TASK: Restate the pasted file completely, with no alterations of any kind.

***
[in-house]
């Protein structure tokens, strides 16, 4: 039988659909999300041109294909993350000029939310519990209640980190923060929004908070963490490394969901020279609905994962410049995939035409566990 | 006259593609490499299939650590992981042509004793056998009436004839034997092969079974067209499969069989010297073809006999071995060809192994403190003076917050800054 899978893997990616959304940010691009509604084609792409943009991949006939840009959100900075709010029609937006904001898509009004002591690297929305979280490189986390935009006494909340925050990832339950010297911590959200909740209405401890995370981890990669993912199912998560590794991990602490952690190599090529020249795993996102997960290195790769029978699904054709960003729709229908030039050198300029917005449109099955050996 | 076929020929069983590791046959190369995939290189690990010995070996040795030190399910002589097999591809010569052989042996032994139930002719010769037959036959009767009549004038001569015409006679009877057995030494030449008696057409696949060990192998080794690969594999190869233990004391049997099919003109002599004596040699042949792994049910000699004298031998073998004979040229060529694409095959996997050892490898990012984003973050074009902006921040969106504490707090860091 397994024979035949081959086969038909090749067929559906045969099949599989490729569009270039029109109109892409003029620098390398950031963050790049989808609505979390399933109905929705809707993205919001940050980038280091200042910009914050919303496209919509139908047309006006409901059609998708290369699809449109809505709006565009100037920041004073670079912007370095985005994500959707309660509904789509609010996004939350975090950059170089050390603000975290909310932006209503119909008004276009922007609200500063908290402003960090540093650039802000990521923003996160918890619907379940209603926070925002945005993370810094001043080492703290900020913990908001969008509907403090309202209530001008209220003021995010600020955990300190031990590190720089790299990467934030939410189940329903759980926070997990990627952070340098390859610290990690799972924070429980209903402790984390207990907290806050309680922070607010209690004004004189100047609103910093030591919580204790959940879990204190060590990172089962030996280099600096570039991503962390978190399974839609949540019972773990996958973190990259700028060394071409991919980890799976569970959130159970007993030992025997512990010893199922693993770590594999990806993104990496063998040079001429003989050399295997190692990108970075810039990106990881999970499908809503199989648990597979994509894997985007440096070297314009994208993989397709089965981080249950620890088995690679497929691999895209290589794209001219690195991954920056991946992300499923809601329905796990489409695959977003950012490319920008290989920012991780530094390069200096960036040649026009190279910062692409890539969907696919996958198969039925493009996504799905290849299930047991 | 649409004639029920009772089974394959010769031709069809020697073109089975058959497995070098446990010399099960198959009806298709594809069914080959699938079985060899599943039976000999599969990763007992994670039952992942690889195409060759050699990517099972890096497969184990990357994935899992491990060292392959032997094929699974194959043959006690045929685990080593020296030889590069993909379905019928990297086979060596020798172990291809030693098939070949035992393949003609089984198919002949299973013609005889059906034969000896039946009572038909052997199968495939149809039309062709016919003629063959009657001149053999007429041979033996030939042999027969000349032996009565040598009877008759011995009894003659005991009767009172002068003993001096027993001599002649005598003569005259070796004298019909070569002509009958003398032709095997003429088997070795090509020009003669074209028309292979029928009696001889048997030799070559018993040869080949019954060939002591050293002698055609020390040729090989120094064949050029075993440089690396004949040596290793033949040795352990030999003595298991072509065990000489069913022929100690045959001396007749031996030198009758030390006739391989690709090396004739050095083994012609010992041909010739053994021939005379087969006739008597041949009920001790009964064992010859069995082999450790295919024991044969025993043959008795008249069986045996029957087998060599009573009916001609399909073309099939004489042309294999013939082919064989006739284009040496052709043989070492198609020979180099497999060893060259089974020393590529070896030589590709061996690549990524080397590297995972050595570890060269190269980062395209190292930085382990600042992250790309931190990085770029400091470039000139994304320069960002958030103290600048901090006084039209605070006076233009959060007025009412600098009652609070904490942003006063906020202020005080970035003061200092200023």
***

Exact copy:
[in-house]
């Protein structure tokens, strides 16, 4: 039988659909999300041109294909993350000029939310519990209640980190923060929004908070963490490394969901020279609905994962410049995939035409566990 | 006259593609490499299939650590992981042509004793056998009436004839034997092969079974067209499969069989010297073809006999071995060809192994403190003076917050800054 899978893997990616959304940010691009509604084609792409943009991949006939840009959100900075709010029609937006904001898509009004002591690297929305979280490189986390935009006494909340925050990832339950010297911590959200909740209405401890995370981890990669993912199912998560590794991990602490952690190599090529020249795993996102997960290195790769029978699904054709960003729709229908030039050198300029917005449109099955050996 | 076929020929069983590791046959190369995939290189690990010995070996040795030190399910002589097999591809010569052989042996032994139930002719010769037959036959009767009549004038001569015409006679009877057995030494030449008696057409696949060990192998080794690969594999190869233990004391049997099919003109002599004596040699042949792994049910000699004298031998073998004979040229060529694409095959996997050892490898990012984003973050074009902006921040969106504490707090860091 397994024979035949081959086969038909090749067929559906045969099949599989490729569009270039029109109109892409003029620098390398950031963050790049989808609505979390399933109905929705809707993205919001940050980038280091200042910009914050919303496209919509139908047309006006409901059609998708290369699809449109809505709006565009100037920041004073670079912007370095985005994500959707309660509904789509609010996004939350975090950059170089050390603000975290909310932006209503119909008004276009922007609200500063908290402003960090540093650039802000990521923003996160918890619907379940209603926070925002945005993370810094001043080492703290900020913990908001969008509907403090309202209530001008209220003021995010600020955990300190031990590190720089790299990467934030939410189940329903759980926070997990990627952070340098390859610290990690799972924070429980209903402790984390207990907290806050309680922070607010209690004004004189100047609103910093030591919580204790959940879990204190060590990172089962030996280099600096570039991503962390978190399974839609949540019972773990996958973190990259700028060394071409991919980890799976569970959130159970007993030992025997512990010893199922693993770590594999990806993104990496063998040079001429003989050399295997190692990108970075810039990106990881999970499908809503199989648990597979994509894997985007440096070297314009994208993989397709089965981080249950620890088995690679497929691999895209290589794209001219690195991954920056991946992300499923809601329905796990489409695959977003950012490319920008290989920012991780530094390069200096960036040649026009190279910062692409890539969907696919996958198969039925493009996504799905290849299930047991 | 649409004639029920009772089974394959010769031709069809020697073109089975058959497995070098446990010399099960198959009806298709594809069914080959699938079985060899599943039976000999599969990763007992994670039952992942690889195409060759050699990517099972890096497969184990990357994935899992491990060292392959032997094929699974194959043959006690045929685990080593020296030889590069993909379905019928990297086979060596020798172990291809030693098939070949035992393949003609089984198919002949299973013609005889059906034969000896039946009572038909052997199968495939149809039309062709016919003629063959009657001149053999007429041979033996030939042999027969000349032996009565040598009877008759011995009894003659005991009767009172002068003993001096027993001599002649005598003569005259070796004298019909070569002509009958003398032709095997003429088997070795090509020009003669074209028309292979029928009696001889048997030799070559018993040869080949019954060939002591050293002698055609020390040729090989120094064949050029075993440089690396004949040596290793033949040795352990030999003595298991072509065990000489069913022929100690045959001396007749031996030198009758030390006739391989690709090396004739050095083994012609010992041909010739053994021939005379087969006739008597041949009920001790009964064992010859069995082999450790295919024991044969025993043959008795008249069986045996029957087998060599009573009916001609399909073309099939004489042309294999013939082919064989006739284009040496052709043989070492198609020979180099497999060893060259089974020393590529070896030589590709061996690549990524080397590297995972050595570890060269190269980062395209190292930085382990600042992250790309931190990085770029400091470039000139994304320069960002958030103290600048901090006084039209605070006076233009959060007025009412600098009652609070904490942003006063906020202020005080970035003061200092200023």